Neither Walmart nor Costco; City Market Is the Chosen One

Neither Walmart nor Costco; City Market Is the Chosen One

Illustrative image City Market Nuevo León


In 2005 the building where the Pollo Feliz restaurant was located was too small, so it was relocated across the street, and the old space was used for the construction of La Comercial Mexicana (La Comer) supermarket. Pollo Feliz respected the local urban architecture while physically La Comer was no more than a warehouse. Due to pressure from a citizen collective called Basta Ya, in 2006 the city administration tried to make the architecture adapt to the city’s style, but it was only able to obtain the facade that only covers two sides of the warehouse, as the construction permits had already been issued.


In addition to these two projects of La Comer and Pollo Feliz, a third one was intended for the site where for many years Motel La Siesta provided lodging services but was demolished more than a decade ago. Rumors spread like wildfire: a Walmart would be built there, then not; instead it would be a Costco. The rumors ended recently with the confirmation that City Market will be built. According to the local government, the construction will follow the architectural standards of San Miguel. 


City Market


A couple of months ago, metal sheets were placed around the Salida a Celaya almost at El Pípila Underpass (formerly the Glorieta). The first stage of construction was excavation. It is now clear that the project is the construction of a City Market.


Francisco García, director of San Miguel’s Heritage and the Historical Center, said that the project was authorized almost on a de facto basis, and that in the Urban Development Plan and Territorial Order 2040, the area had been set aside as a commercial area. In other words, “any store could have been installed there.”


García stated, “Those who acquired the property are building a City Market store. A store of the highest La Comer quality.” He added that in addition to the store, the space will contain other commercial spaces and parking.


From an architectural perspective, García stated that the store will sit on 2.1 hectares, have a construction area of 9,125 square meters, and should have 86 parking spaces because that “is the requirement,” but will in fact have 274 spaces.


Regarding height, he indicated that the structure will be a maximum of 10 meters high, and the warehouse will not be visible, as it is in the case of La Comer, because “the facade will be made with materials and design according to San Miguel de Allende style.” He clarified that the roof will not be beautified because it is enough to go up on any roof to see the dome of places such as the old Ford building and the old Hermanos Aldama cinema downtown, among other places.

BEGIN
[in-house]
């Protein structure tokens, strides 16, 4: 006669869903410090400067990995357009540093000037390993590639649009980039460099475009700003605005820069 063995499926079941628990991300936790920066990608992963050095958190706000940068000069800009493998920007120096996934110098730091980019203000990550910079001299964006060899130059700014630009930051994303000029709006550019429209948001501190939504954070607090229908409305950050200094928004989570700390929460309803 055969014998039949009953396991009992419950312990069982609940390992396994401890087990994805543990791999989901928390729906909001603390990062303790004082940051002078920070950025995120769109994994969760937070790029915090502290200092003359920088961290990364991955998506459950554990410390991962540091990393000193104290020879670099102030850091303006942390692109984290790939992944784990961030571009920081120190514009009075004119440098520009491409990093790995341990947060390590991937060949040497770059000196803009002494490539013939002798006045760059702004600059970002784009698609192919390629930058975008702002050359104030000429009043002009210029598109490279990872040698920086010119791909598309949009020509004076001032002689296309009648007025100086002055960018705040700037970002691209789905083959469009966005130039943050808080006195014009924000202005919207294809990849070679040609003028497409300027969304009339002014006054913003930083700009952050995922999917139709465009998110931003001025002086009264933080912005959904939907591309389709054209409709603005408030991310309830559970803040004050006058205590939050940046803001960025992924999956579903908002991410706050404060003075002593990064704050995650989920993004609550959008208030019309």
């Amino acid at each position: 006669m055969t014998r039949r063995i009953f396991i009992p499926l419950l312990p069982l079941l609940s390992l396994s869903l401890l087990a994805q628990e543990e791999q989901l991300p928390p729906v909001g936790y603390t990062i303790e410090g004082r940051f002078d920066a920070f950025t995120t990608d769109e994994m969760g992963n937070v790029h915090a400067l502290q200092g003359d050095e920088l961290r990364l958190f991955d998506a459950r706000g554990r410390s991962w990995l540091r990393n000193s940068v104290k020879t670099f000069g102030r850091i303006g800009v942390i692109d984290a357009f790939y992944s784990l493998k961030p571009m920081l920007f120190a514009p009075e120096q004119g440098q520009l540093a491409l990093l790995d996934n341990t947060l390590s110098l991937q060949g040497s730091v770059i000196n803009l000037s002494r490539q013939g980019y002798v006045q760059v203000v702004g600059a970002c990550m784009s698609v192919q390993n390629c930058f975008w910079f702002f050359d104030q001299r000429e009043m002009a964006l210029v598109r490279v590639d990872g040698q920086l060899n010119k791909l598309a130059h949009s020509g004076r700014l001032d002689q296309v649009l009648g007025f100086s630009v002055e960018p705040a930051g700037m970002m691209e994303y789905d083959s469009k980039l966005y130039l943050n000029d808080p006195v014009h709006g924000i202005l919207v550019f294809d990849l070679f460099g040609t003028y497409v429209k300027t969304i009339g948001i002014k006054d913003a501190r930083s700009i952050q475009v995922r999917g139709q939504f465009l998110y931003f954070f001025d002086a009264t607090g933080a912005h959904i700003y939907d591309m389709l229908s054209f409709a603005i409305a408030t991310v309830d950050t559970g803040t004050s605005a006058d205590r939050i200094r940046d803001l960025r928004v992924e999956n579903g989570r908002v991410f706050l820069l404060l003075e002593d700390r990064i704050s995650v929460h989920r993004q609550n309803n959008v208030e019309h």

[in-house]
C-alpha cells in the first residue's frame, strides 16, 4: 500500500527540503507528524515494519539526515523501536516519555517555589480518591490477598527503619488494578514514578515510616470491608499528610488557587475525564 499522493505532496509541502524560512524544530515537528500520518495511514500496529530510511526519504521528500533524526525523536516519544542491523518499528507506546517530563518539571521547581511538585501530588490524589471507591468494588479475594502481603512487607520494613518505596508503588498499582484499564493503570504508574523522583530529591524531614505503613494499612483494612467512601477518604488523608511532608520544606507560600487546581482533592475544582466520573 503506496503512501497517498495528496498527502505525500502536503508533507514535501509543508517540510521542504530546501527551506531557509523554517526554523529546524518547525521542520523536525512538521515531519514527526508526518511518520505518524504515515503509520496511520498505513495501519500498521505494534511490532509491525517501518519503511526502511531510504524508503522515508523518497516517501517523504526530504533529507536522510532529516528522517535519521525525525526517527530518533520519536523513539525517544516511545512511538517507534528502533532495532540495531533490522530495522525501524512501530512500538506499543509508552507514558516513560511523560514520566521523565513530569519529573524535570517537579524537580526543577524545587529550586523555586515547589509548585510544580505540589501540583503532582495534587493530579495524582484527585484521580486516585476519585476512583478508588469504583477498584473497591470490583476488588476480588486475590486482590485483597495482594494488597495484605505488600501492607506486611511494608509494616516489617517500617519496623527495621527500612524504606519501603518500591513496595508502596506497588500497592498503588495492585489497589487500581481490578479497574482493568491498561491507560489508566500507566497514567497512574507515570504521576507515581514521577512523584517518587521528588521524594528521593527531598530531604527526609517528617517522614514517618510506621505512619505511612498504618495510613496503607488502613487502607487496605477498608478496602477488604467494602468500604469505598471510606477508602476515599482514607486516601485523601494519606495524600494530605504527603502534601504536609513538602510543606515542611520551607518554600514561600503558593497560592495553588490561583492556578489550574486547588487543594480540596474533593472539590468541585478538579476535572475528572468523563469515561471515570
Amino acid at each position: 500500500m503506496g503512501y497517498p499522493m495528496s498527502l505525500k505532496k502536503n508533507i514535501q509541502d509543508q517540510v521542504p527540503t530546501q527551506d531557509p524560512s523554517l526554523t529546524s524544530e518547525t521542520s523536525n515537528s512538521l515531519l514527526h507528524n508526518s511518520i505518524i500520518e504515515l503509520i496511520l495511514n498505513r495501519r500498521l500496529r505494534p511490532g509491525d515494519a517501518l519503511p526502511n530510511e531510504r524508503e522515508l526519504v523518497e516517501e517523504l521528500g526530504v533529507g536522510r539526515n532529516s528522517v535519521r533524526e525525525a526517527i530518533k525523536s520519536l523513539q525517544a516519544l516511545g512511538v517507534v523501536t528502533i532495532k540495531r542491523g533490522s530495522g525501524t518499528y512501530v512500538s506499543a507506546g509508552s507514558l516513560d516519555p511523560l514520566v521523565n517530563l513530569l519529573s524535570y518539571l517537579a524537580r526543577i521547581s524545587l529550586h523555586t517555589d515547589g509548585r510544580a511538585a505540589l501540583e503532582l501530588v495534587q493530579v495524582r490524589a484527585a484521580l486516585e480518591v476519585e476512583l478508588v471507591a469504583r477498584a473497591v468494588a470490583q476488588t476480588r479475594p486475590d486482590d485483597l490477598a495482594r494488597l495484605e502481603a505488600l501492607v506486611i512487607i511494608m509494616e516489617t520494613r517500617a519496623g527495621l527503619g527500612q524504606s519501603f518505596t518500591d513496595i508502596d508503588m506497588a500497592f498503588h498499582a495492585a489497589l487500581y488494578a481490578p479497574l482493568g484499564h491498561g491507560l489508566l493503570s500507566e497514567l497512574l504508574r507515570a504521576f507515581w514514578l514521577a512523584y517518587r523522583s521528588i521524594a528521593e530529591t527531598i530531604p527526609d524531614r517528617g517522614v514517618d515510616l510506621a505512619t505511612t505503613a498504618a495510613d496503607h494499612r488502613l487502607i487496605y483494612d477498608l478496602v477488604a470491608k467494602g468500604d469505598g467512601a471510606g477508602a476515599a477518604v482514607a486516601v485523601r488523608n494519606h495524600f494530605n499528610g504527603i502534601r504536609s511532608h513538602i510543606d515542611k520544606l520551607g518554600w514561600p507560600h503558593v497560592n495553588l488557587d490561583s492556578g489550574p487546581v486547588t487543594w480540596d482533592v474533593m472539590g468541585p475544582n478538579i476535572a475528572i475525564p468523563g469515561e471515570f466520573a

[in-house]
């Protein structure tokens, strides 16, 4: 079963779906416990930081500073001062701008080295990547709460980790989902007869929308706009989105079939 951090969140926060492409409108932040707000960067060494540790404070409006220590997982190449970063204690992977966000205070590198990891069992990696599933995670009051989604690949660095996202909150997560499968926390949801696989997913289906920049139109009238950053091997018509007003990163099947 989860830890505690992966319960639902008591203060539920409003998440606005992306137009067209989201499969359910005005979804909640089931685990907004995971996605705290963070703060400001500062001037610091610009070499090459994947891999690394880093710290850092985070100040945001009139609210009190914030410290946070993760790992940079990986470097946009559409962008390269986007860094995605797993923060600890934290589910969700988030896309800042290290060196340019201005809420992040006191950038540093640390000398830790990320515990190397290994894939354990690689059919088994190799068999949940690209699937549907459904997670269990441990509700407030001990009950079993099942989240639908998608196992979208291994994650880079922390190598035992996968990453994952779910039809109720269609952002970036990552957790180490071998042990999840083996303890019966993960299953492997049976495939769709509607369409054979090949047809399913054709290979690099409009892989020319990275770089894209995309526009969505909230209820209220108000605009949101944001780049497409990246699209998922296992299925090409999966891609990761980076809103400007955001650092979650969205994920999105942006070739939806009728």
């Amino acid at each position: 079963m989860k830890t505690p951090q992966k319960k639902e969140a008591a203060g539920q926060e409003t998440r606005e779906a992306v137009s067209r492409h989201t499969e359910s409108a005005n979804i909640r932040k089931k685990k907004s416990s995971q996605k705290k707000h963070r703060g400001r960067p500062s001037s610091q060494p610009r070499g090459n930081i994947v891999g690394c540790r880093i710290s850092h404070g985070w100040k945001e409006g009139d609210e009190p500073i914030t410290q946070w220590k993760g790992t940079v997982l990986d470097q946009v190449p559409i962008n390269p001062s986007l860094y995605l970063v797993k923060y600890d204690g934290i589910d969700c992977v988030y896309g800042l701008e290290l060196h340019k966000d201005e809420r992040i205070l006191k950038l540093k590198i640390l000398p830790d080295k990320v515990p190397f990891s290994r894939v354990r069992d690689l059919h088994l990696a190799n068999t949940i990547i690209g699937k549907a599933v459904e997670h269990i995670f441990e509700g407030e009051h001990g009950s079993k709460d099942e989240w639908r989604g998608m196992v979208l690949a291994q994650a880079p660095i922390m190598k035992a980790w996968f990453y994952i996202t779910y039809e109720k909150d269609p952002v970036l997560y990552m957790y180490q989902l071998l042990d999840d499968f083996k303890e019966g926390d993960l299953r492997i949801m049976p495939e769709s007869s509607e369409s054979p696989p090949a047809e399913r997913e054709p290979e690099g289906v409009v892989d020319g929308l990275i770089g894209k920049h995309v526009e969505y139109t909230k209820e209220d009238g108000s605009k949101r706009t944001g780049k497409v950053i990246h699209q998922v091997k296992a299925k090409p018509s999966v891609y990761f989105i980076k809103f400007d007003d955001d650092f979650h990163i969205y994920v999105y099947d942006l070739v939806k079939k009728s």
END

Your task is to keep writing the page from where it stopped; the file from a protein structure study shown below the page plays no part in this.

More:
Central Zone Expansion


García spoke with Atención about the La Comer project but he first recalled that in February 2020 city council decided to expand the radius of his department’s reach.


According to the city government, the proposed expansion of the Historical Center (previously under the Urban Development Department) aims to achieve an integrated image “so that locals and visitors perceive the congruence and harmony of these areas with the Historical Center, Monument Zone, and the area declared a World Heritage Site.”


To achieve the idea, the “downtown” area was expanded to include the Aurora, Valle del Maíz, Guadalupe, and San Antonio neighborhoods, as well as the entryways to the city, which include Salida a Celaya, from Stirling Dickinson to underpass; Salida a Querétaro, from the Hotel Misión to the intersection with Libramiento Manuel Zavala and Paseo de los Conspiradores; and finally Calzada de la Estación, from the Guanajuato Bridge to the Bicentennial Bridge. “The building heights, the color palette, the type of advertisements will be integrated,” said García.


When the decision was made to include the above neighborhoods, the administration stated that the action sought to “…establish a coherent and harmonious balance between local economic activity, the landscape, and the urban image, trying to avoid any intention, use, project, or action in any area, property, education or facility that degrades or deteriorates the urban image or distorts the appreciation of the cultural, urban, and architectural heritage.”


In 2019, the budget for maintenance and preservation of the Historic Center was 8 million pesos. García indicated that the benefits of the expansion are painting facades, new placement of nomenclature (street names, signage, etc.), and an improved urban image.


He was clear that the people who live in the above-mentioned areas would not have to go to the National Institute of Anthropology and History (INAH) to process building permits, and that INAH would not intervene in the neighborhoods, but that “they will be treated with a similar criteria at the local level, in order to integrate them into the theme of the Historic Center.”